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Head of the Freedom Party (FPOe) Heinz-Christian Strache, presenter Claudia Reiterer and head of the Social Democrats (SPOe) Chancellor Christian Kern (L-R) prepare for a TV discussion in Vienna, Austria, October 9, 2017. REUTERS/Leonhard Foeger


VIENNA (Reuters) - The far right Freedom Party (FPO), set to become kingmaker after elections on Oct. 15, wants Austria to join the Visegrad Group of central and east European states opposed to immigration.

Eurosceptic leaders in Poland, Hungary, the Czech Republic and Slovakia have refused migrant quotas approved by a western-dominated majority of European Union member states. They also reject proposed European Union reforms that would transfer more power from national governments to Brussels institutions.

The FPO, likely to be a part of Austria's next ruling coalition, also wants a more decentralised EU.

"We will ... strengthen contact with the Visegrad states and it would be nice and good if we could maybe even become a member of the Visegrad Group," FPO chief Heinz-Christian Strache said in an election debate with Social Democrat Chancellor Christian Kern focusing on curbing migrant flows and Brussels' powers.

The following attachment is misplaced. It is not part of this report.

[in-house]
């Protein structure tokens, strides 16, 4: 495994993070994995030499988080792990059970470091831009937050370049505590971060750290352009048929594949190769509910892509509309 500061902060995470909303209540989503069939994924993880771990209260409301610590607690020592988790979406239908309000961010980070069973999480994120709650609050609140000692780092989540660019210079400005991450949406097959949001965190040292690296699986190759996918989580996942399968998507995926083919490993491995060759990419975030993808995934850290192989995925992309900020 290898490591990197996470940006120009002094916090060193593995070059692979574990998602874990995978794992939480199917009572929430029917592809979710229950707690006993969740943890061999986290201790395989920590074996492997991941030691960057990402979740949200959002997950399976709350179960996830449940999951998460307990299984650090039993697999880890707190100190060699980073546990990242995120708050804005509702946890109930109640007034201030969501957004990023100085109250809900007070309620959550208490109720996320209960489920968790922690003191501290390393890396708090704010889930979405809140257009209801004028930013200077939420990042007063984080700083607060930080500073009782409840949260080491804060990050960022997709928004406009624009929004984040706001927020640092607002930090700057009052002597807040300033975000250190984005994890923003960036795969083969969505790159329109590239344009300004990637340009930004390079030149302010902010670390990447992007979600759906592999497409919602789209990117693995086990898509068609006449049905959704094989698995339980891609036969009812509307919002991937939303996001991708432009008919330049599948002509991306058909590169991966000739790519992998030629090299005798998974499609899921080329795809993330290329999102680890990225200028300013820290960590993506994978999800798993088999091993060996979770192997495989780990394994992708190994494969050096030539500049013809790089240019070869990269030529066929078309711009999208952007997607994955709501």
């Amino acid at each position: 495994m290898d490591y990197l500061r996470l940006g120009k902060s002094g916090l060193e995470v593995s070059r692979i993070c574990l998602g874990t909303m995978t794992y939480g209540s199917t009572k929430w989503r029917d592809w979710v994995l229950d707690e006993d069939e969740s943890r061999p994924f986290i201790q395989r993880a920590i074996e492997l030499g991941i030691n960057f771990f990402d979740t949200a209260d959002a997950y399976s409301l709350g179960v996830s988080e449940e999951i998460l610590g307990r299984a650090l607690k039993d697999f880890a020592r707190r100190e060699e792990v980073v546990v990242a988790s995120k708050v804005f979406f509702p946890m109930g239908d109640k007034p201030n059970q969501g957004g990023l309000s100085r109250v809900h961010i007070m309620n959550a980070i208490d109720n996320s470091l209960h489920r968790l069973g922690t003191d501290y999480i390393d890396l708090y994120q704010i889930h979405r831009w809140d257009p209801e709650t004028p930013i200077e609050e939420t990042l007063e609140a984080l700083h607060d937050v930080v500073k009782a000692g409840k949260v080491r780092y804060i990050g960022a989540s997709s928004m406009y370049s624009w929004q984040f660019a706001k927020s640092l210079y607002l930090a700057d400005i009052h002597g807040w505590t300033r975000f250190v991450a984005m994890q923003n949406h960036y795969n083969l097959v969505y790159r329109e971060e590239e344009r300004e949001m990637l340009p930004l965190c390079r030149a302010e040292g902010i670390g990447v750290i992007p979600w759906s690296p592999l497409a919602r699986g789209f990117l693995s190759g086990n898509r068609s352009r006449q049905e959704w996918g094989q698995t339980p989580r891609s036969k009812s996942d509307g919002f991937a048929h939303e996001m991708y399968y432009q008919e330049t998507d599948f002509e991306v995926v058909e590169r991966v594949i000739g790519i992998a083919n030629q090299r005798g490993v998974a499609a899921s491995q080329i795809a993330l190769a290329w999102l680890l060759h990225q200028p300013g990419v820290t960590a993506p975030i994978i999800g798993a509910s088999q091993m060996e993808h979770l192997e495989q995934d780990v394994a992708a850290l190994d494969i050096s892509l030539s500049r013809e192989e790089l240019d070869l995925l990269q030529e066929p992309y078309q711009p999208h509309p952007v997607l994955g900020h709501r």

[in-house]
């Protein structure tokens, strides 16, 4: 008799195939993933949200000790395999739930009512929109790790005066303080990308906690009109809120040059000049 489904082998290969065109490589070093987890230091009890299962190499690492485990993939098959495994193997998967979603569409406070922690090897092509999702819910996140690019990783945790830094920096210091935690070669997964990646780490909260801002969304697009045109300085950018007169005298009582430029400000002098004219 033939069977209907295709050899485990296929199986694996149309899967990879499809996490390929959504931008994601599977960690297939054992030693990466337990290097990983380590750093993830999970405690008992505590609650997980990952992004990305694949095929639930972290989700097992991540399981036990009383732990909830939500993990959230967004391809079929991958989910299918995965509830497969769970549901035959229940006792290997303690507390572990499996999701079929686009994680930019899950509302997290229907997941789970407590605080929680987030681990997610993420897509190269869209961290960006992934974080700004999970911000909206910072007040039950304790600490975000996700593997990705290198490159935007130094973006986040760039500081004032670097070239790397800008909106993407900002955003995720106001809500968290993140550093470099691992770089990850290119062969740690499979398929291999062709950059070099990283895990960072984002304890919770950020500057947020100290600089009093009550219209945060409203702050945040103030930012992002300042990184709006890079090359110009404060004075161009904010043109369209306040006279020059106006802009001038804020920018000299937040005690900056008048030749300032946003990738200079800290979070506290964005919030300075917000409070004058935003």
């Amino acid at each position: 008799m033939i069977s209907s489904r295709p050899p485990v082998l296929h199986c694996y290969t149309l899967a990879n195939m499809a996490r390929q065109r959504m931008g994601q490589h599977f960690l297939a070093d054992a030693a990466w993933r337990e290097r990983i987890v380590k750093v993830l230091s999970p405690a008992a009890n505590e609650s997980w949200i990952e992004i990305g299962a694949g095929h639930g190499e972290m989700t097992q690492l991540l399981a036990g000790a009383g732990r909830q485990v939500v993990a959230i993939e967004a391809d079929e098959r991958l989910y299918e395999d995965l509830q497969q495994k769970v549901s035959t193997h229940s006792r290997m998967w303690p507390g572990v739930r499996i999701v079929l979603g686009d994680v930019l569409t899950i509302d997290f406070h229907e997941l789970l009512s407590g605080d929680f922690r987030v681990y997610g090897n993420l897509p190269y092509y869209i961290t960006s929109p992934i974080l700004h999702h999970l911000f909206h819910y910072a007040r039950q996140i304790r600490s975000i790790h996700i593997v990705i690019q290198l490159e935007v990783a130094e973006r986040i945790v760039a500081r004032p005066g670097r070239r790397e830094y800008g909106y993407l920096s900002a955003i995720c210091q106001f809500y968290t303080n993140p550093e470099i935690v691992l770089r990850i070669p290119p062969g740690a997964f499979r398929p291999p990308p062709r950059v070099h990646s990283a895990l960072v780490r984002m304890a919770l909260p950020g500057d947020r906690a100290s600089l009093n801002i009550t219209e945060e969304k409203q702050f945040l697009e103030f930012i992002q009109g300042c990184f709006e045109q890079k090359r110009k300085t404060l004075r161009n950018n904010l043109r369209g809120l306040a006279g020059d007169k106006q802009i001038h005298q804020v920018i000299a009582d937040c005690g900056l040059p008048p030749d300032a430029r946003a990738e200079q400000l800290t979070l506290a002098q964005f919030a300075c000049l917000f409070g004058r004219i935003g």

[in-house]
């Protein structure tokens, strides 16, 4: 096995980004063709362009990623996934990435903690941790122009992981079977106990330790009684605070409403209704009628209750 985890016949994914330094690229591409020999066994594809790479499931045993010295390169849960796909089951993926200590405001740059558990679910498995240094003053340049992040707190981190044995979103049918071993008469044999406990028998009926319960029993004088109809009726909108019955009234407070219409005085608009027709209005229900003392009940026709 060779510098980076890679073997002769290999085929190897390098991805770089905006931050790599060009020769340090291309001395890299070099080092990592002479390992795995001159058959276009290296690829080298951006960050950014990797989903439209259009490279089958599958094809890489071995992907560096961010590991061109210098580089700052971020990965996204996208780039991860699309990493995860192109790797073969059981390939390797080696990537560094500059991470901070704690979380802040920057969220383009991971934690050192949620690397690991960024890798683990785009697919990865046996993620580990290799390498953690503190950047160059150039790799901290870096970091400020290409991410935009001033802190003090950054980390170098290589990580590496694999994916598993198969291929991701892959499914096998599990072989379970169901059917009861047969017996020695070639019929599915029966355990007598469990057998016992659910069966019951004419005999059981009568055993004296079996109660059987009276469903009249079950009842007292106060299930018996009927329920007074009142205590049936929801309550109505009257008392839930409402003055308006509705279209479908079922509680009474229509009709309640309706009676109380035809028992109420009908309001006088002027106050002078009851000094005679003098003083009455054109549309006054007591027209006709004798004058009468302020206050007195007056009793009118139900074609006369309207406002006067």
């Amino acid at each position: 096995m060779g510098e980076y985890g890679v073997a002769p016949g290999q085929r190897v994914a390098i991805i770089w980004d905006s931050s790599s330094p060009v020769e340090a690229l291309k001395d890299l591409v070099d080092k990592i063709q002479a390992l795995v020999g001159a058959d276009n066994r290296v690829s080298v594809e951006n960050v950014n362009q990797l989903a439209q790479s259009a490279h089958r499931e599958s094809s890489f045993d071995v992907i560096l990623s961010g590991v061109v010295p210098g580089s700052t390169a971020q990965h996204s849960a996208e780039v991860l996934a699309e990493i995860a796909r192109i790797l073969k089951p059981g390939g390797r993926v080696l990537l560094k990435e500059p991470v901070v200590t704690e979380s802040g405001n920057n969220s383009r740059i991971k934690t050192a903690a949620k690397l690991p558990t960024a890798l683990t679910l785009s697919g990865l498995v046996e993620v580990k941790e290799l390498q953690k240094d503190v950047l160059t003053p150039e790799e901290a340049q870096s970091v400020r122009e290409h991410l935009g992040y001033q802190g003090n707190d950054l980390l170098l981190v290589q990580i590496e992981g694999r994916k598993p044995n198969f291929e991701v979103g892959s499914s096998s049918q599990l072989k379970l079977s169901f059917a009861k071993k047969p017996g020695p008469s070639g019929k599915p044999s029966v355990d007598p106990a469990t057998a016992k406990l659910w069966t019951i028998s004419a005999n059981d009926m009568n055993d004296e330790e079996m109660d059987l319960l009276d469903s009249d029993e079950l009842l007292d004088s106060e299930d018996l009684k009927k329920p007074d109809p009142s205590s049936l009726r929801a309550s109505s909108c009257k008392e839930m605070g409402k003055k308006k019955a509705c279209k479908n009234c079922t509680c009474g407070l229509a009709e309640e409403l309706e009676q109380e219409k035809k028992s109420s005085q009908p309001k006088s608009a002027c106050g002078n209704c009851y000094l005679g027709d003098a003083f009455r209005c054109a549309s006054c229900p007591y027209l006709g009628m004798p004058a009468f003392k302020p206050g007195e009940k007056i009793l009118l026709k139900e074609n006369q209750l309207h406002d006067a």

The Freedom Party and centre-left Social Democrats are fighting for second place in Sunday's election with both commanding about 25 percent of the vote in the latest polls.

The Freedom Party appears ticketed for a place in the next coalition given that the conservative People's Party's rating of around 33 percent is unlikely to improve enough for an absolute majority, and bitter disputes between the two centrist parties.

Conservative leader Sebastian Kurz has, like Strache, praised far-right Hungarian Prime Minister Viktor Orban for building a border fence to keep migrants out of EU territory.

To avoid losing votes, Austria's mainstream conservatives have drifted recently towards the FPO's anti-immigration positions and joined calls to shrink and refocus the EU's powers.

Jean-Claude Juncker, the head of the European Commission, the EU executive, has invited Visegrad Group leaders to a meeting on Oct. 18 to try to ease tensions between them and wealthier western Europe.

(Reporting by Shadia Nasralla; editing by Mark Heinrich)

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